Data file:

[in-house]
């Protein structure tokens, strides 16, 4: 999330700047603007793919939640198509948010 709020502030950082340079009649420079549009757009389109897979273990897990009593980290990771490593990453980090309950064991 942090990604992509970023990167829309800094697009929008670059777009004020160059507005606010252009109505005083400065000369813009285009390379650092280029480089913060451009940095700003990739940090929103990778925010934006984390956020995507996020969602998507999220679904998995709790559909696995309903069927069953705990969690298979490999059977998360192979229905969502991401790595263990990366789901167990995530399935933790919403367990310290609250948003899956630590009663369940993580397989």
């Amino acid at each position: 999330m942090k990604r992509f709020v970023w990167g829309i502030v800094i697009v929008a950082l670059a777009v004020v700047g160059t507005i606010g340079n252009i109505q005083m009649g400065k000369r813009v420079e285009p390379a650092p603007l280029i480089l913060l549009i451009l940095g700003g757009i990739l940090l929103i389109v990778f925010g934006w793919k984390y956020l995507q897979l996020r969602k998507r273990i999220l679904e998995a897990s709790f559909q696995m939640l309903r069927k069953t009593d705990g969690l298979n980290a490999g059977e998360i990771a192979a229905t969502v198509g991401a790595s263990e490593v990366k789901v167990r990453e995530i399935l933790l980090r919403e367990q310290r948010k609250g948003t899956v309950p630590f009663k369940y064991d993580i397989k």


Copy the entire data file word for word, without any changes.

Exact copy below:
[in-house]
């Protein structure tokens, strides 16, 4: 999330700047603007793919939640198509948010 709020502030950082340079009649420079549009757009389109897979273990897990009593980290990771490593990453980090309950064991 942090990604992509970023990167829309800094697009929008670059777009004020160059507005606010252009109505005083400065000369813009285009390379650092280029480089913060451009940095700003990739940090929103990778925010934006984390956020995507996020969602998507999220679904998995709790559909696995309903069927069953705990969690298979490999059977998360192979229905969502991401790595263990990366789901167990995530399935933790919403367990310290609250948003899956630590009663369940993580397989």
């Amino acid at each position: 999330m942090k990604r992509f709020v970023w990167g829309i502030v800094i697009v929008a950082l670059a777009v004020v700047g160059t507005i606010g340079n252009i109505q005083m009649g400065k000369r813009v420079e285009p390379a650092p603007l280029i480089l913060l549009i451009l940095g700003g757009i990739l940090l929103i389109v990778f925010g934006w793919k984390y956020l995507q897979l996020r969602k998507r273990i999220l679904e998995a897990s709790f559909q696995m939640l309903r069927k069953t009593d705990g969690l298979n980290a490999g059977e998360i990771a192979a229905t969502v198509g991401a790595s263990e490593v990366k789901v167990r990453e995530i399935l933790l980090r919403e367990q310290r948010k609250g948003t899956v309950p630590f009663k369940y064991d993580i397989k």